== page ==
Partitioning the Harddrive
Installing Debian Woody with Linux 2.4.18, 2.4.2, 2.6.0-test
Framebuffer and LILO
Omnibook Kernel Module
Serial Port USB dongle
Multiple streams with "esd"
This page describes my experiences with the HP Omnibook XE3 GF (F3888H) notebook, from a Debian Woody / Linux user's point of view.
Update: I meanwhile updated to Debian Sarge, as the XFree86-version 4.2.1 available there has native accelerated support for the I830M graphics chipset.
|CPU:||Mobile P3 1GHz|
|RAM:||256 MB RAM (see Hardware Upgrades)|
|Disk:||20 GB IBM Travelstar IC25N020ATDA04-0 (see Hardware Upgrades)|
|Display:||15" XGA TFT|
|Sound:||ESS Technology ES1988 Allegro-1|
|Modem:||ESS Technology ES2838/2839 SuperLink Modem|
|DVD/CD-RW:||Toshiba DVD-ROM SD-R2102|
Would I recommend it?
Install the base system with a custom-built kernel.
Unfortunately, with the kernel-2.2.20-based Debian CD I used I could not get the NIC to
work. (Update: I installed from a Debian-3.0-pre-release snapshot.
The final-release version of Woody ships with both a 2.2 and a 2.4 kernel based boot system.
My problems with the NIC drivers of kernel 2.2.20 thus might already be dealt with when booting and
installing with Linux 2.4 ...)
I got kernel-2.4.18.tar.gz (don't use .tar.bz2 unless you have several cd's, as for some reason I don't understand the bzip2-package is not on the first Debian-cd :(, but then again this could/should have changed too with the officially released "Debian 3.0r0" aka "Woody" images) via a seperate cd and compiled it using this config. It is definitely not perfect as I didn't have much experience with neither kernel 2.4 nor notebooks at the time of this writing, but I tried some settings. Generally spoken all of the really important hardware (except for the modem which I didn't try to configure yet) works now.
Update -- 03-01-22:
I meanwhile use Linux 2.4.20, compiled with this config.
Update -- 03-08-26:
Here's my kernel-config for 2.6.0-test4. Unfortunately, I haven't figured out yet how to get the touchpad working in X (though the kernel seems to find it at boot-time!?). Using an external USB-mouse works just fine and will have to suffice for the moment.
ACPI still doesn't seem to correctly "use" the battery, and unfortunately the Omnibook Kernel Module hasn't been ported to 2.6 yet. Thus, battery support doesn't work yet and the Onetouch keys (see below) don't work anymore. (03-11-12: The kernel module has been ported, see below.)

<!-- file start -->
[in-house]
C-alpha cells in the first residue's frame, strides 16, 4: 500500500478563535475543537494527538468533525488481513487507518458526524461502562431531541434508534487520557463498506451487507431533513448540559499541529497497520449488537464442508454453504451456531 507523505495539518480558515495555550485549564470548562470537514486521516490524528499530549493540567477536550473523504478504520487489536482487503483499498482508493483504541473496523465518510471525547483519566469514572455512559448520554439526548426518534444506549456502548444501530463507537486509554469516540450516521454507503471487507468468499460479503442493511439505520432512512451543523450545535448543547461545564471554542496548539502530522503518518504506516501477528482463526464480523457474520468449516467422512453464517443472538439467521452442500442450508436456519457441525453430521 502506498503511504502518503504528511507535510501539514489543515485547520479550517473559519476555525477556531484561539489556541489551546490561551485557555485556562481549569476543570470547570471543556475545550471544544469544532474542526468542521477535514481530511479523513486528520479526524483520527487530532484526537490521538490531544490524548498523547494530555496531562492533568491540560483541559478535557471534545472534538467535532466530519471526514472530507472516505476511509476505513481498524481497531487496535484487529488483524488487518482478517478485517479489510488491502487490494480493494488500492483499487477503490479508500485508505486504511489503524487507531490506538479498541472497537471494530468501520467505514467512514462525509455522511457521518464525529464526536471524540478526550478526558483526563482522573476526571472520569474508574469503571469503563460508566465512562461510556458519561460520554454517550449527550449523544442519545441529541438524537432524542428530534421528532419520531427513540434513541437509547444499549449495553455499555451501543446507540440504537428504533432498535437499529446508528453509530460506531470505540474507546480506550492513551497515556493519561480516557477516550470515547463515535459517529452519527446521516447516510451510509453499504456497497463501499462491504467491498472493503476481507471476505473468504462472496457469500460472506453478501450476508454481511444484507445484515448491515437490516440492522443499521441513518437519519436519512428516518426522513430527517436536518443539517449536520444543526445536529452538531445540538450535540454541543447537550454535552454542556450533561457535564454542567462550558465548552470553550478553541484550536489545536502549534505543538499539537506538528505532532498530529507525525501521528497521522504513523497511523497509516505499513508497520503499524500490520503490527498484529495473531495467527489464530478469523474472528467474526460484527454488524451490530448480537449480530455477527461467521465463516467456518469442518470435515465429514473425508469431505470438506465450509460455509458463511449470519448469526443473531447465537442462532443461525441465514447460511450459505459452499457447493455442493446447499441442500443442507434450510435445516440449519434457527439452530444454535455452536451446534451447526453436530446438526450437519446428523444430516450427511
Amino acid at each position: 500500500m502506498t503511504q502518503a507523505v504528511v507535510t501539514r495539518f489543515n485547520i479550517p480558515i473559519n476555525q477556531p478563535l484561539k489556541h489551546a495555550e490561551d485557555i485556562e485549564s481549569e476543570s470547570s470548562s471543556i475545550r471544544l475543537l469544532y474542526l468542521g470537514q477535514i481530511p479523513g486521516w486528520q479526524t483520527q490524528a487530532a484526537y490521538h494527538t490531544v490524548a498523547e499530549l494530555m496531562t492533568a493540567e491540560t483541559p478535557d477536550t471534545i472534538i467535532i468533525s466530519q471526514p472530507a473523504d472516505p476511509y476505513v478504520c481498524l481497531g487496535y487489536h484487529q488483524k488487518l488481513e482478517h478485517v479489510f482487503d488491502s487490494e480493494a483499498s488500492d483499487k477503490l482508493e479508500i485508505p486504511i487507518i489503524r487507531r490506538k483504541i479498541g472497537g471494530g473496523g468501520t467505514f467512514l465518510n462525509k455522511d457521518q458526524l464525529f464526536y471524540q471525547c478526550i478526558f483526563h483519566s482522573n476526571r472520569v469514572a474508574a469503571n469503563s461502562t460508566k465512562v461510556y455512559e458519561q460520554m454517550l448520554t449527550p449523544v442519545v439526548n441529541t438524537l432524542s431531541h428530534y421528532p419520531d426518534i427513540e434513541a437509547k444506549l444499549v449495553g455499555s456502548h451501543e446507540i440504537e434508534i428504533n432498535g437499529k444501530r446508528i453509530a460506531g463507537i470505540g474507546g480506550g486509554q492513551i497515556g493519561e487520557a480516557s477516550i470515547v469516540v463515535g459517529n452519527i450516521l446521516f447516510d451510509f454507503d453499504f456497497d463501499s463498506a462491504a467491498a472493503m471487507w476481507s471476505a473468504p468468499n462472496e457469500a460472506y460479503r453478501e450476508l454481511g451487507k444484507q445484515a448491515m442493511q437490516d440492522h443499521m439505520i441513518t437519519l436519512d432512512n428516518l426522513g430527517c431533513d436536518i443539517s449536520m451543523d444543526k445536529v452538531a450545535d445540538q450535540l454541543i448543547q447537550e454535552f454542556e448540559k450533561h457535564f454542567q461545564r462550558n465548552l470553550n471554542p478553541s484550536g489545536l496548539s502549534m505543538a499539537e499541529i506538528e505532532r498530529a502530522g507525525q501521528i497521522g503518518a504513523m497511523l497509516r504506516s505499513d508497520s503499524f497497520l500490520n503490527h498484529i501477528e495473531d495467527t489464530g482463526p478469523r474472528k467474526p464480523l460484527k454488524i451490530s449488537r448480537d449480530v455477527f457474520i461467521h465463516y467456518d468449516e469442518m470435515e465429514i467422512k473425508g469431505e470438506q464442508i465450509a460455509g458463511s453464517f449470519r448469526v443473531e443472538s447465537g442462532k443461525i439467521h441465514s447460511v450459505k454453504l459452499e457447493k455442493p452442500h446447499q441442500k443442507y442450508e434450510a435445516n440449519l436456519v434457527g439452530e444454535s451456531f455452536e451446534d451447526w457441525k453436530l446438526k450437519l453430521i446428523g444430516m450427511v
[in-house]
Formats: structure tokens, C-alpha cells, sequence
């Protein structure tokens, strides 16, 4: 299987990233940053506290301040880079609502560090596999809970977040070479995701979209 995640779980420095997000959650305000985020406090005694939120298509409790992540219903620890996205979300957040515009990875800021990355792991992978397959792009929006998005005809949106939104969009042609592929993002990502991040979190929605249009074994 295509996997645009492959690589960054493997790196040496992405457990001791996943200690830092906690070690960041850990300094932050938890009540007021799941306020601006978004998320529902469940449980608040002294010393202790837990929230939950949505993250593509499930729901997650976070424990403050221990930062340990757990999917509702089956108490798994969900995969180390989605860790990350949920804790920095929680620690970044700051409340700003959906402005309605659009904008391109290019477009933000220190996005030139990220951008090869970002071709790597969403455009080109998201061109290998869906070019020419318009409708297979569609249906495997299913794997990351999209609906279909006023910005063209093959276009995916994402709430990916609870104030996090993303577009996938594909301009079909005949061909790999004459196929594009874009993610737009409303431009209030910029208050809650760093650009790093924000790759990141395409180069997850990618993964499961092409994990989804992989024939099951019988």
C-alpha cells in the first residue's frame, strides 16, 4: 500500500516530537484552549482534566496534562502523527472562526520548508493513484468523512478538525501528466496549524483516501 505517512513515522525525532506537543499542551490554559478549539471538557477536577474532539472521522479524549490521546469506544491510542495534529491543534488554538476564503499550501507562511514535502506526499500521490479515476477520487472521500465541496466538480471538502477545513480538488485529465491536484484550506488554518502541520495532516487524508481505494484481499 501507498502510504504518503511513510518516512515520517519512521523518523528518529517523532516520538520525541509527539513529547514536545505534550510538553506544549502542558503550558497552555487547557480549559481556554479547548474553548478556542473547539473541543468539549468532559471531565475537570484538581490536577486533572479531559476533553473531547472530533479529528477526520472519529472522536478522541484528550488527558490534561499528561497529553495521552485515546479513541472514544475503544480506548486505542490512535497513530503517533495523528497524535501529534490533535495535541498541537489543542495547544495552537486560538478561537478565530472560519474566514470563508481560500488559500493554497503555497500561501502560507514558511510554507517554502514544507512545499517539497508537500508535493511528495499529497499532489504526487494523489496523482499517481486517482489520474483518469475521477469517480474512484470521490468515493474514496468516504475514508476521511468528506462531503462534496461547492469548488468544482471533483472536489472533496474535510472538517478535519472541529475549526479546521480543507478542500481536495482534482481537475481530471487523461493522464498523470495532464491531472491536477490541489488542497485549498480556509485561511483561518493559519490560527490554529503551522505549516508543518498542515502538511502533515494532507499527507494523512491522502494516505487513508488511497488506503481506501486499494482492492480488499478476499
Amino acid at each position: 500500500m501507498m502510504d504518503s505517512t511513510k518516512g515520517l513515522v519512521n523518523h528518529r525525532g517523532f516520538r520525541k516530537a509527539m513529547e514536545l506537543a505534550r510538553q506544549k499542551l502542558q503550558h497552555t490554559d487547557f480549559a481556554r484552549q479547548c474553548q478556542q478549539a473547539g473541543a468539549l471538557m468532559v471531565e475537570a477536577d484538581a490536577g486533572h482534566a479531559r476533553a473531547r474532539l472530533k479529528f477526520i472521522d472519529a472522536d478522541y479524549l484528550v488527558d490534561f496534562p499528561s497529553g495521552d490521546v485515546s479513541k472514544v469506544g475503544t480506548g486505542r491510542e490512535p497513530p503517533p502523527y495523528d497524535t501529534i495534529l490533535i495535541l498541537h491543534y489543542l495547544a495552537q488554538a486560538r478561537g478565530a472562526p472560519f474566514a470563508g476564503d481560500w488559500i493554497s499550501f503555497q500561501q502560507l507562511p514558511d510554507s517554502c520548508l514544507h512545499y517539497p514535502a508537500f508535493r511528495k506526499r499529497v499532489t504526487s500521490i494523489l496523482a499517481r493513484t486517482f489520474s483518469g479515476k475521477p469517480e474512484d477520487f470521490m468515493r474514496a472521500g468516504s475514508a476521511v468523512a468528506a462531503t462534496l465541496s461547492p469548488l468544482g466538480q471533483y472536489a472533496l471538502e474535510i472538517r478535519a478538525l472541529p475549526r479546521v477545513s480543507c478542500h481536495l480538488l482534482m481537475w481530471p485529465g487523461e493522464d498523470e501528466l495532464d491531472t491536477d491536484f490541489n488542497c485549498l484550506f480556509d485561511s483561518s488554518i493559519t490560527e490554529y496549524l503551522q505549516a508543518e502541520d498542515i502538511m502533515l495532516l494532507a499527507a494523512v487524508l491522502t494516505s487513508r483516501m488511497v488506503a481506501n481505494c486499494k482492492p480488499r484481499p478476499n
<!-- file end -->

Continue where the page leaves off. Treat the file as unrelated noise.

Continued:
Nevertheless, the preemptive kernel function seems to work great: I had some troubles with 2.4.21 lately with the anacron'd "find" job a few minutes after booting the machine - it rendered the machine not-responding/useless. I think this might be due to the bad performance of notebook-harddrives. Anyway, 2.6.0-test4 performs much better here (only had one short "oink" in playing OGG-files, while having find running, unpacking the kernel-source and have Mozilla Firebird open about 20 Tabs at the same time).
(BTW: This initial 2.6.0-test4 kernel-config is still based on OSS, as I just haven't had the time to switch over to ALSA yet.)
Update -- 03-08-30:
Thanks to Patrick Ruckstuhl for his mail on the Synaptics touchpad. It should be possible to get it working with 2.6 using the Synaptics TouchPad driver for XFree86. This driver includes additional functionality, check out the homepage. (I didn't get it running just yet, but I didn't try that hard ...)
If you just want to have a plain "dumb" touchpad with 2.6 again as you had with 2.4: add "psmouse_noext" as a kernel-parameter at boot-time.
04-02-02: Here's another Synaptics-Touchpad-HOWTO.
Update -- 03-09-03:
*hmpf*. It seems praising the test4-kernel for its abilities to prevent *oink*'s when playing music was too early. As soon as the notebooks harddrive has lot's of things to do (cron's extensive "find", write 100 MB, etc.), music *oink*'s a lot really :(.
Nevertheless, late 2.4 kernels seem to suffer similarly... *double-hmpf*
Update -- 03-09-05: